Hey there, people who follow my blog. I’m still alive!
I’m aware that I’ve been unusually quiet recently. But I suppose it’s a case of no news is good news, because I actually don’t have that much to say—shocking I know . Life is ticking along, I’m doing pretty well most of the time and a lot of my transition stuff feels mostly over and done with now.
I decided to write an update today because June holds a couple of significant anniversaries for me, so it’s a good time for reflecting on where I am now and how I got here.
It was in June 2016 that I first truly admitted to myself that I was ‘probably transgender’ (my thoughts at the time), and started to tell family and some close friends. Speaking the words out loud is what set the wheels in motion for transition.
Then one year ago tomorrow, in June 2017, I had chest reconstruction surgery. This was a huge milestone for me, and was an incredibly positive step. It’s probably no coincidence that this was the point when I started to blog less often, because it truly felt like I moved into a new stage of my life once that surgery and recovery was over. The physical change came with a great sense of peace, and I finally felt as though I could stop chasing something that was out of reach and just be.
That’s not to say that my transition feels over necessarily. My body is still changing slowly from the hormones, puberty is a long haul, but the changes are slower and more subtle now. I’m starting to get gendered correctly more consistently by strangers, although it’s still a bit hit and miss. (The demographics of who reads me as male and who reads me as female is fascinating but there’s probably another whole blog post in that. Feel free to remind me to write it). Getting misgendered is weird and awkward but I’m used to it by now. More annoyingly, I still sometimes feel slightly surprised when I’m gendered correctly, but I can’t help it. I look forward to the day when I can just expect it. I guess my brain still needs a bit of catching up time. I have a lot of years of thinking I was female to override.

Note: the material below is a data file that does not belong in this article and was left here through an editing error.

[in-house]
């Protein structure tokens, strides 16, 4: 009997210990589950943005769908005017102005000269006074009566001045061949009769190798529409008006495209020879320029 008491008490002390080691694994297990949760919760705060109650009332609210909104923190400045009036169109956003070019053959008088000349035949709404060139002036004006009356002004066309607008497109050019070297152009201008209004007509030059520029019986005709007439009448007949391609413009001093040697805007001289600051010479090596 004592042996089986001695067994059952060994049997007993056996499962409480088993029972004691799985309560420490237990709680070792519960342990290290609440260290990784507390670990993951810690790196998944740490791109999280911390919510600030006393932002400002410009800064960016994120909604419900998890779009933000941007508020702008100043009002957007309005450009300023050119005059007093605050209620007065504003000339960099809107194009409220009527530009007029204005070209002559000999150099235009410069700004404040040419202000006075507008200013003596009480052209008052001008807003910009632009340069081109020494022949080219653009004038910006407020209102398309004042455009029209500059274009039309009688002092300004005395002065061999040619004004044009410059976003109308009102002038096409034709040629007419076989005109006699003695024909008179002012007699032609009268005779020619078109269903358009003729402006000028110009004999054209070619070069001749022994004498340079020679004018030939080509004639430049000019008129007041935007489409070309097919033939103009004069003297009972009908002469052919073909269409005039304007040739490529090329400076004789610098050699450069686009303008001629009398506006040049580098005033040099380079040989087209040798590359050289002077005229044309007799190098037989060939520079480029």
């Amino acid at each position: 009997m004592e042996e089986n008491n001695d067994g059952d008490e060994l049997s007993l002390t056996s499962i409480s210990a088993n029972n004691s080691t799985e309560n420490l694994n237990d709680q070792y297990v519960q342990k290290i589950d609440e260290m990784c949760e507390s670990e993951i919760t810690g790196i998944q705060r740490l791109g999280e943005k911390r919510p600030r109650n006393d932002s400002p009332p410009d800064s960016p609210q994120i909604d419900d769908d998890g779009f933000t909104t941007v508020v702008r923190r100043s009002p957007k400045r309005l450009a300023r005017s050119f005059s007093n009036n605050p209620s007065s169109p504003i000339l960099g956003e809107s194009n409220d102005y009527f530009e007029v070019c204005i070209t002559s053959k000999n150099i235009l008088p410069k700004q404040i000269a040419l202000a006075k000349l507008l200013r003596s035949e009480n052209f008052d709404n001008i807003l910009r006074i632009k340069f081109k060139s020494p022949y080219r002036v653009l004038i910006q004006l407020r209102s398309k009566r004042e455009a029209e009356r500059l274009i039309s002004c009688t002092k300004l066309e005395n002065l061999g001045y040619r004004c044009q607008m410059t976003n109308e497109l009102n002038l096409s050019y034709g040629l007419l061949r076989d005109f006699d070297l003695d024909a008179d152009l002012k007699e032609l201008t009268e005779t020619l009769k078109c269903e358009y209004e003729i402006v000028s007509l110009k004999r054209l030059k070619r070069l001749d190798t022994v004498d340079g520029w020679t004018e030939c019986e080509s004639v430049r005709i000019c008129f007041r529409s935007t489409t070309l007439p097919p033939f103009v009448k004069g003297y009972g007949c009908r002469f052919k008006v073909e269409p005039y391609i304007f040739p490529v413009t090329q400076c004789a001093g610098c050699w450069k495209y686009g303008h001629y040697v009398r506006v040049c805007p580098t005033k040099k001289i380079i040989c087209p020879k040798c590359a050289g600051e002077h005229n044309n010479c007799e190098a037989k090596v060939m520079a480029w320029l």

One of the interesting things I wanted to touch on today, is how being read correctly as male sometimes causes problems for me in a way that I never anticipated. The problem is, that when people read me as male, they are usually reading me as significantly younger than I am—probably around thirty at the most.
You might think this is a good problem to have, and in some ways I’m totally okay with it. But where it becomes problematic is when I have a conversation with someone and start talking about my life experiences. If I mention that I used to be a teacher, and then say I gave that up eighteen years ago, there’s usually an awkward pause (if not an outright expression of disbelief). I can see the mental cogs turning while the person does the mental arithmetic and realises something doesn’t add up. Similarly, if I say that I have a seventeen year old child, that sometimes gets me some pretty weird looks too.
This is frustrating, because on the one hand it’s wonderful to be read as male and just be myself. On the other hand it’s uncomfortable to feel that I have to be cautious about everything I say. I’m normally an open book type of person, but I don’t necessarily want to have to disclose my transgender history to new acquaintances. It’s not a guilty secret, yet I’d rather that wasn’t the first thing someone finds out about me. I don’t want to be ‘that trans guy’ to everyone I meet for the rest of my life. I’d rather be ‘that short guy’ or ‘that guy with the octopus tattoo’ or ‘that guy who makes up weird shit about his life that can’t possibly be true, because he’s way too young to have been a teacher in the nineties…’.
I’m not sure what the answer is, other than some kind of ageing potion. Maybe I just need to talk less.